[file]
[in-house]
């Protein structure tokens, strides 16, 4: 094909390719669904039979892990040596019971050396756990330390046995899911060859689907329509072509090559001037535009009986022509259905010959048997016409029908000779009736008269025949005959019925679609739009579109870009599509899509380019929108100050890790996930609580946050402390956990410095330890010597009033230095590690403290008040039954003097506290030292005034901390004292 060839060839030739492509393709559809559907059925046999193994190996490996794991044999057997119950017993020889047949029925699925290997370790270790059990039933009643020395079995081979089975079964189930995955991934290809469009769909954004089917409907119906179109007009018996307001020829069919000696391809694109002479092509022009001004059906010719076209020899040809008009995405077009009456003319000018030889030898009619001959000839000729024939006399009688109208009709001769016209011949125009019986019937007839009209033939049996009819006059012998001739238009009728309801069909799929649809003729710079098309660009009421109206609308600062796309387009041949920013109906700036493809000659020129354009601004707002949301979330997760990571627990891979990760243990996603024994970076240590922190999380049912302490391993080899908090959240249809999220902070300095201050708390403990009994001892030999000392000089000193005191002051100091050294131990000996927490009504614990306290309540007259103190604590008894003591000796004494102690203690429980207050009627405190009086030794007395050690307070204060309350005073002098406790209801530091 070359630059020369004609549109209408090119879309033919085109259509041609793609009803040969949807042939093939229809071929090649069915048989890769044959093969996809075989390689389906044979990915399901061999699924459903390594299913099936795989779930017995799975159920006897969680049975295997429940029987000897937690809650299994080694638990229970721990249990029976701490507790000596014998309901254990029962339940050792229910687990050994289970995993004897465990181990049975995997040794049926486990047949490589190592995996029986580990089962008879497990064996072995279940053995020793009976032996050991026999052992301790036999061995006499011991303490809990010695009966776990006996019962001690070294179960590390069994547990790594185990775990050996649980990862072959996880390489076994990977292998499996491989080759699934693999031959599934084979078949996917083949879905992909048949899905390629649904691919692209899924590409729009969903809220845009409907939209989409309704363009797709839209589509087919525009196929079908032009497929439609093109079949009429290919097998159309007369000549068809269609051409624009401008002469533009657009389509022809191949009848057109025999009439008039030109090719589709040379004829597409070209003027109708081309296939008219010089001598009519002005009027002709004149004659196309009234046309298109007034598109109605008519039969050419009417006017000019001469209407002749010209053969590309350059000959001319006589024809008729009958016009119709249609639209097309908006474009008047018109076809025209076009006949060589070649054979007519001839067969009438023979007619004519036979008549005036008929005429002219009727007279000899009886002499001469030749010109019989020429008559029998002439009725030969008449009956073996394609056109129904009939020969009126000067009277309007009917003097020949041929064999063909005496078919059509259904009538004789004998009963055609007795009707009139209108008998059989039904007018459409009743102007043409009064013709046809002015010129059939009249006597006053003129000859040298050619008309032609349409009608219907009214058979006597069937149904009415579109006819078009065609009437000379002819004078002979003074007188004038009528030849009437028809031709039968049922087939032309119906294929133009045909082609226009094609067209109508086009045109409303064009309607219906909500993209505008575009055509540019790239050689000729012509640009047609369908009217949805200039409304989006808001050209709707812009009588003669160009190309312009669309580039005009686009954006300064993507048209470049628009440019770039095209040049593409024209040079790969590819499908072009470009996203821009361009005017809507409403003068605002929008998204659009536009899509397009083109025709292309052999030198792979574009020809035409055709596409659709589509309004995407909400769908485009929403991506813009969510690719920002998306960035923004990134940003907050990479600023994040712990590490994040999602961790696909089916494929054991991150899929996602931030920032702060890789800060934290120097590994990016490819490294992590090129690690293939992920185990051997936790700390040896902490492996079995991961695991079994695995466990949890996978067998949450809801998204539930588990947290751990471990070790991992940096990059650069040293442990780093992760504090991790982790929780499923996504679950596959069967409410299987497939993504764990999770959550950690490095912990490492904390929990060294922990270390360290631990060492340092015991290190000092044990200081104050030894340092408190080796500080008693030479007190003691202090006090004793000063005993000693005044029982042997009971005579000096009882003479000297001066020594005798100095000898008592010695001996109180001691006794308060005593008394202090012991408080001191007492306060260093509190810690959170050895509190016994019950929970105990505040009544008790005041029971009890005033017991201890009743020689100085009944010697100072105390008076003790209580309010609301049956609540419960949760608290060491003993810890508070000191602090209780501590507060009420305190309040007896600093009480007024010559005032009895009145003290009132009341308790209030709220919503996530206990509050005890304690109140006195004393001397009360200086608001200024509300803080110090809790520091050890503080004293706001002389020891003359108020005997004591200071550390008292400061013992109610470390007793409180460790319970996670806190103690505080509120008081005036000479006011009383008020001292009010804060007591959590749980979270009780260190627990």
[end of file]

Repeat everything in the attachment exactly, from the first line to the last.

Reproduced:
[in-house]
């Protein structure tokens, strides 16, 4: 094909390719669904039979892990040596019971050396756990330390046995899911060859689907329509072509090559001037535009009986022509259905010959048997016409029908000779009736008269025949005959019925679609739009579109870009599509899509380019929108100050890790996930609580946050402390956990410095330890010597009033230095590690403290008040039954003097506290030292005034901390004292 060839060839030739492509393709559809559907059925046999193994190996490996794991044999057997119950017993020889047949029925699925290997370790270790059990039933009643020395079995081979089975079964189930995955991934290809469009769909954004089917409907119906179109007009018996307001020829069919000696391809694109002479092509022009001004059906010719076209020899040809008009995405077009009456003319000018030889030898009619001959000839000729024939006399009688109208009709001769016209011949125009019986019937007839009209033939049996009819006059012998001739238009009728309801069909799929649809003729710079098309660009009421109206609308600062796309387009041949920013109906700036493809000659020129354009601004707002949301979330997760990571627990891979990760243990996603024994970076240590922190999380049912302490391993080899908090959240249809999220902070300095201050708390403990009994001892030999000392000089000193005191002051100091050294131990000996927490009504614990306290309540007259103190604590008894003591000796004494102690203690429980207050009627405190009086030794007395050690307070204060309350005073002098406790209801530091 070359630059020369004609549109209408090119879309033919085109259509041609793609009803040969949807042939093939229809071929090649069915048989890769044959093969996809075989390689389906044979990915399901061999699924459903390594299913099936795989779930017995799975159920006897969680049975295997429940029987000897937690809650299994080694638990229970721990249990029976701490507790000596014998309901254990029962339940050792229910687990050994289970995993004897465990181990049975995997040794049926486990047949490589190592995996029986580990089962008879497990064996072995279940053995020793009976032996050991026999052992301790036999061995006499011991303490809990010695009966776990006996019962001690070294179960590390069994547990790594185990775990050996649980990862072959996880390489076994990977292998499996491989080759699934693999031959599934084979078949996917083949879905992909048949899905390629649904691919692209899924590409729009969903809220845009409907939209989409309704363009797709839209589509087919525009196929079908032009497929439609093109079949009429290919097998159309007369000549068809269609051409624009401008002469533009657009389509022809191949009848057109025999009439008039030109090719589709040379004829597409070209003027109708081309296939008219010089001598009519002005009027002709004149004659196309009234046309298109007034598109109605008519039969050419009417006017000019001469209407002749010209053969590309350059000959001319006589024809008729009958016009119709249609639209097309908006474009008047018109076809025209076009006949060589070649054979007519001839067969009438023979007619004519036979008549005036008929005429002219009727007279000899009886002499001469030749010109019989020429008559029998002439009725030969008449009956073996394609056109129904009939020969009126000067009277309007009917003097020949041929064999063909005496078919059509259904009538004789004998009963055609007795009707009139209108008998059989039904007018459409009743102007043409009064013709046809002015010129059939009249006597006053003129000859040298050619008309032609349409009608219907009214058979006597069937149904009415579109006819078009065609009437000379002819004078002979003074007188004038009528030849009437028809031709039968049922087939032309119906294929133009045909082609226009094609067209109508086009045109409303064009309607219906909500993209505008575009055509540019790239050689000729012509640009047609369908009217949805200039409304989006808001050209709707812009009588003669160009190309312009669309580039005009686009954006300064993507048209470049628009440019770039095209040049593409024209040079790969590819499908072009470009996203821009361009005017809507409403003068605002929008998204659009536009899509397009083109025709292309052999030198792979574009020809035409055709596409659709589509309004995407909400769908485009929403991506813009969510690719920002998306960035923004990134940003907050990479600023994040712990590490994040999602961790696909089916494929054991991150899929996602931030920032702060890789800060934290120097590994990016490819490294992590090129690690293939992920185990051997936790700390040896902490492996079995991961695991079994695995466990949890996978067998949450809801998204539930588990947290751990471990070790991992940096990059650069040293442990780093992760504090991790982790929780499923996504679950596959069967409410299987497939993504764990999770959550950690490095912990490492904390929990060294922990270390360290631990060492340092015991290190000092044990200081104050030894340092408190080796500080008693030479007190003691202090006090004793000063005993000693005044029982042997009971005579000096009882003479000297001066020594005798100095000898008592010695001996109180001691006794308060005593008394202090012991408080001191007492306060260093509190810690959170050895509190016994019950929970105990505040009544008790005041029971009890005033017991201890009743020689100085009944010697100072105390008076003790209580309010609301049956609540419960949760608290060491003993810890508070000191602090209780501590507060009420305190309040007896600093009480007024010559005032009895009145003290009132009341308790209030709220919503996530206990509050005890304690109140006195004393001397009360200086608001200024509300803080110090809790520091050890503080004293706001002389020891003359108020005997004591200071550390008292400061013992109610470390007793409180460790319970996670806190103690505080509120008081005036000479006011009383008020001292009010804060007591959590749980979270009780260190627990």